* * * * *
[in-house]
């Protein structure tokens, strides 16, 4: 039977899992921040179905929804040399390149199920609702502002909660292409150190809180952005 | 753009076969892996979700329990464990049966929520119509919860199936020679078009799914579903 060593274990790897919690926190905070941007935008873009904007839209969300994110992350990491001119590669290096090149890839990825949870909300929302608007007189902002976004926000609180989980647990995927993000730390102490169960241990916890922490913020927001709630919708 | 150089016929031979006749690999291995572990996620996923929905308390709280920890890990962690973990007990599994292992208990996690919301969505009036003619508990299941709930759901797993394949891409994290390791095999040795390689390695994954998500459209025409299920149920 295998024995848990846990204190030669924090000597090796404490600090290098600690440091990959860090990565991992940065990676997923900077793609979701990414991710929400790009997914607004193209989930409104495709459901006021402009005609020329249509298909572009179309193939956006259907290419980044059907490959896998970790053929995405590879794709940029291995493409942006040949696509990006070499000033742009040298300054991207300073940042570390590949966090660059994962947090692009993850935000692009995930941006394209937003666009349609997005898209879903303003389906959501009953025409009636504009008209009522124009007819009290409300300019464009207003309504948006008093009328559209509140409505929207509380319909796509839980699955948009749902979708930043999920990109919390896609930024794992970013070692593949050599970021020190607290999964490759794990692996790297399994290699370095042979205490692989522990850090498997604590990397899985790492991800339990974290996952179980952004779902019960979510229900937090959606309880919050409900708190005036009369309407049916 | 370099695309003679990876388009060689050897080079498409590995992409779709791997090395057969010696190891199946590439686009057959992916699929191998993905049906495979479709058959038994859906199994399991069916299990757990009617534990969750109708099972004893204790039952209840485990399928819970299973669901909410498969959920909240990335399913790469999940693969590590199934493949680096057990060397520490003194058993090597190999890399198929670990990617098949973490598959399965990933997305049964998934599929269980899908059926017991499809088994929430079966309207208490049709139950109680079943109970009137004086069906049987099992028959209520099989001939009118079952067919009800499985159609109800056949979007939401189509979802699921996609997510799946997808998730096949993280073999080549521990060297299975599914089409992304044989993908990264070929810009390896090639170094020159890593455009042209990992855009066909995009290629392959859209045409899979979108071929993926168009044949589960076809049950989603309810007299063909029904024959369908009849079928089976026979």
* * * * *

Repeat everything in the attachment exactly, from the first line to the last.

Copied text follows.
[in-house]
């Protein structure tokens, strides 16, 4: 039977899992921040179905929804040399390149199920609702502002909660292409150190809180952005 | 753009076969892996979700329990464990049966929520119509919860199936020679078009799914579903 060593274990790897919690926190905070941007935008873009904007839209969300994110992350990491001119590669290096090149890839990825949870909300929302608007007189902002976004926000609180989980647990995927993000730390102490169960241990916890922490913020927001709630919708 | 150089016929031979006749690999291995572990996620996923929905308390709280920890890990962690973990007990599994292992208990996690919301969505009036003619508990299941709930759901797993394949891409994290390791095999040795390689390695994954998500459209025409299920149920 295998024995848990846990204190030669924090000597090796404490600090290098600690440091990959860090990565991992940065990676997923900077793609979701990414991710929400790009997914607004193209989930409104495709459901006021402009005609020329249509298909572009179309193939956006259907290419980044059907490959896998970790053929995405590879794709940029291995493409942006040949696509990006070499000033742009040298300054991207300073940042570390590949966090660059994962947090692009993850935000692009995930941006394209937003666009349609997005898209879903303003389906959501009953025409009636504009008209009522124009007819009290409300300019464009207003309504948006008093009328559209509140409505929207509380319909796509839980699955948009749902979708930043999920990109919390896609930024794992970013070692593949050599970021020190607290999964490759794990692996790297399994290699370095042979205490692989522990850090498997604590990397899985790492991800339990974290996952179980952004779902019960979510229900937090959606309880919050409900708190005036009369309407049916 | 370099695309003679990876388009060689050897080079498409590995992409779709791997090395057969010696190891199946590439686009057959992916699929191998993905049906495979479709058959038994859906199994399991069916299990757990009617534990969750109708099972004893204790039952209840485990399928819970299973669901909410498969959920909240990335399913790469999940693969590590199934493949680096057990060397520490003194058993090597190999890399198929670990990617098949973490598959399965990933997305049964998934599929269980899908059926017991499809088994929430079966309207208490049709139950109680079943109970009137004086069906049987099992028959209520099989001939009118079952067919009800499985159609109800056949979007939401189509979802699921996609997510799946997808998730096949993280073999080549521990060297299975599914089409992304044989993908990264070929810009390896090639170094020159890593455009042209990992855009066909995009290629392959859209045409899979979108071929993926168009044949589960076809049950989603309810007299063909029904024959369908009849079928089976026979």